Potential role of hydrogen sulfide in the pathogenesis of vascular dysfunction in septic shock

Ciro Coletta, Csaba Szabo

Research output: Contribution to journalArticle

20 Citations (Scopus)

Abstract

Various forms of circulatory shock (including septic shock) lead to an impairment of vascular function, which importantly contributes to the development of multiple organ failure and mortality. Such dysfunction of blood vessels consists of two principal components: vascular smooth muscle (VSM) dysfunction, and endothelial dysfunction. The VSM dysfunction (progressive, therapy-resistant loss of VSM responsiveness to vasoconstrictor catecholamines, such as noradrenaline) leads to a progressive deterioration of blood pressure in patients with circulatory shock. The endothelial dysfunction (loss of the ability of the endothelium to produce nitric oxide and other endothelium-derived factors) contributes to the impairment of microvascular blood flow, to the enhanced adhesion and activation of neutrophils and platelets, to coagulation problems, and perfusion/metabolism mismatch in the affected organs. Here we overview the vascular regulatory functions of the novel gasotransmitter hydrogen sulfide (H2S), with an emphasis on its potential role in the pathogenesis of vascular dysfunction in circulatory shock. We first review the roles of endogenously produced or exogenously administered H2S on vascular function. Next, we review the results of published studies using shock models induced by bacterial lipopolysaccharide, and by cecal ligation and puncture, a polymicrobial model of sepsis showing overproduction of H2S. Finally, we summarize the potential mechanisms by which H2S may contribute to vascular dysfunction in shock and show an example of how the vascular response to H2S is altered in a rat model of endotoxemia. In addition, we outline the potential means by which modulation of H2S (pharmacological inhibition of its biosynthesis or therapeutic donation) may affect the outcome in circulatory shock.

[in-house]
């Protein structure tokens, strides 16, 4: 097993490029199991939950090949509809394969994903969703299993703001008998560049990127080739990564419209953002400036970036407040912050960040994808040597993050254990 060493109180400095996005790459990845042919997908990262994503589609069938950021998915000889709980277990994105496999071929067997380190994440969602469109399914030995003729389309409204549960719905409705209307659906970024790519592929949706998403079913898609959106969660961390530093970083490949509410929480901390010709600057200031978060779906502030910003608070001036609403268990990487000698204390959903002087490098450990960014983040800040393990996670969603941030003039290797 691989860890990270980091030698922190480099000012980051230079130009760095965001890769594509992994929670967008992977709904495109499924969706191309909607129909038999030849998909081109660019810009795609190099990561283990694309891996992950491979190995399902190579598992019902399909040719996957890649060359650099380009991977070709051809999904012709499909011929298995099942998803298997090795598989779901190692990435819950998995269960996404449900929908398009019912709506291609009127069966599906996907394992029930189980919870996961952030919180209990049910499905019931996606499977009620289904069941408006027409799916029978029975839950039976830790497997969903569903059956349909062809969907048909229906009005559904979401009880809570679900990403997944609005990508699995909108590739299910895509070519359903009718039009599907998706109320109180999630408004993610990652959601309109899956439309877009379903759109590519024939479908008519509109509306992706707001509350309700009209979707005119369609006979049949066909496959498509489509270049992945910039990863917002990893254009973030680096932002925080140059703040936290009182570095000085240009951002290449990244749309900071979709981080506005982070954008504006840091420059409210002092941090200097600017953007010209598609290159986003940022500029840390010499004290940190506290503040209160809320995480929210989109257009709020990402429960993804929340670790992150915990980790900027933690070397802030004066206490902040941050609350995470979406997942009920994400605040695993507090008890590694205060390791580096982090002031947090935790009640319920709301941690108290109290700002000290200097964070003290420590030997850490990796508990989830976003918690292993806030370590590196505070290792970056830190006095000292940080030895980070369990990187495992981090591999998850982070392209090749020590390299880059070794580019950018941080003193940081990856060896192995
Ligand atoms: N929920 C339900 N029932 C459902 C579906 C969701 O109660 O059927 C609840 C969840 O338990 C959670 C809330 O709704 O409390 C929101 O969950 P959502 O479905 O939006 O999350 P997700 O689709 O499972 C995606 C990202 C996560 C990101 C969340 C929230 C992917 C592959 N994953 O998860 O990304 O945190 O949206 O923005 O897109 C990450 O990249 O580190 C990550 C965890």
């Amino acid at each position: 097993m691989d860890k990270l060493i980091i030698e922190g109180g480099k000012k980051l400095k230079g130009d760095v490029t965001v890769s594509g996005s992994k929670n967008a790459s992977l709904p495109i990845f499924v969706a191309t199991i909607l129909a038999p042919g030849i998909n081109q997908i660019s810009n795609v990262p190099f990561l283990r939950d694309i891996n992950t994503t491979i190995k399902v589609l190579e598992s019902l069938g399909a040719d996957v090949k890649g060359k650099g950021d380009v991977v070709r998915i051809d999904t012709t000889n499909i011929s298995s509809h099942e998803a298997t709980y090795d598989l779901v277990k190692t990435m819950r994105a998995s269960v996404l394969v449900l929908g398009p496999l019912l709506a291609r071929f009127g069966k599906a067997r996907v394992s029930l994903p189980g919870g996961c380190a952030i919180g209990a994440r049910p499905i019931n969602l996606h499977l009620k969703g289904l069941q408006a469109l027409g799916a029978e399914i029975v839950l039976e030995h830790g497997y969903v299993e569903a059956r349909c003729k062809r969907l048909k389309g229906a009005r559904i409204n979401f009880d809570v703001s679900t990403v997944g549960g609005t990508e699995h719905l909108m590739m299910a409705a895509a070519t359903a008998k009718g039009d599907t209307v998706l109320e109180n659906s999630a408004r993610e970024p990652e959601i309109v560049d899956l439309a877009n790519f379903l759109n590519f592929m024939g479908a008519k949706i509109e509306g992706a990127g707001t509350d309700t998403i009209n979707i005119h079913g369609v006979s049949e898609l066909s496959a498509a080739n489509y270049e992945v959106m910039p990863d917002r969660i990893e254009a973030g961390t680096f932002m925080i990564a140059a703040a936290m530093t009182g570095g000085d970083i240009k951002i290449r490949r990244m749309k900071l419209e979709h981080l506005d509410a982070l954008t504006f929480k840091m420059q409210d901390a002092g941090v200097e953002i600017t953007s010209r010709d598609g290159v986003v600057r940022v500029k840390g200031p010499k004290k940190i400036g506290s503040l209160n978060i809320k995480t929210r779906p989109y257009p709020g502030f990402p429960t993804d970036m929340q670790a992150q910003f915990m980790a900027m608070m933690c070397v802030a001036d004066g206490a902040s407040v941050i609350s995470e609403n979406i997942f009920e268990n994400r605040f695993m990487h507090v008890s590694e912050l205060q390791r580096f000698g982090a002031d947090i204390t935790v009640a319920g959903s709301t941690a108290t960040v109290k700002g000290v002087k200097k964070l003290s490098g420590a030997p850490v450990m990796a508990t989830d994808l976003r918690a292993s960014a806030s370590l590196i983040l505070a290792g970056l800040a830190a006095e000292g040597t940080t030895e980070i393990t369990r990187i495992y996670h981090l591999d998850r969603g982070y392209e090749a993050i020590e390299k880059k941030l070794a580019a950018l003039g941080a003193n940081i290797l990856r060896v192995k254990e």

Original languageEnglish (US)
Pages (from-to)208-221
Number of pages14
JournalCurrent Vascular Pharmacology
Volume11
Issue number2
StatePublished - 2013

Fingerprint

Hydrogen Sulfide
Septic Shock
Blood Vessels
Shock
Vascular Smooth Muscle
Gasotransmitters
Neutrophil Activation
Endotoxemia
Multiple Organ Failure
Platelet Activation
Vasoconstrictor Agents
Punctures
Endothelium
Catecholamines
Ligation
Lipopolysaccharides
Sepsis
Norepinephrine
Nitric Oxide
Perfusion

Keywords

  • Blood flow
  • cGMP
  • Circulatory shock
  • Endothelium
  • Endotoxin
  • Nitric oxide
  • Peroxynitrite
  • Sepsis
  • Smooth muscle
  • Superoxide
  • Vascular

ASJC Scopus subject areas

  • Cardiology and Cardiovascular Medicine
  • Pharmacology
  • Medicine(all)

Cite this

Potential role of hydrogen sulfide in the pathogenesis of vascular dysfunction in septic shock. / Coletta, Ciro; Szabo, Csaba.

In: Current Vascular Pharmacology, Vol. 11, No. 2, 2013, p. 208-221.

Research output: Contribution to journalArticle

@article{76418e8b40e84756b098c0f70c6563b9,
title = "Potential role of hydrogen sulfide in the pathogenesis of vascular dysfunction in septic shock",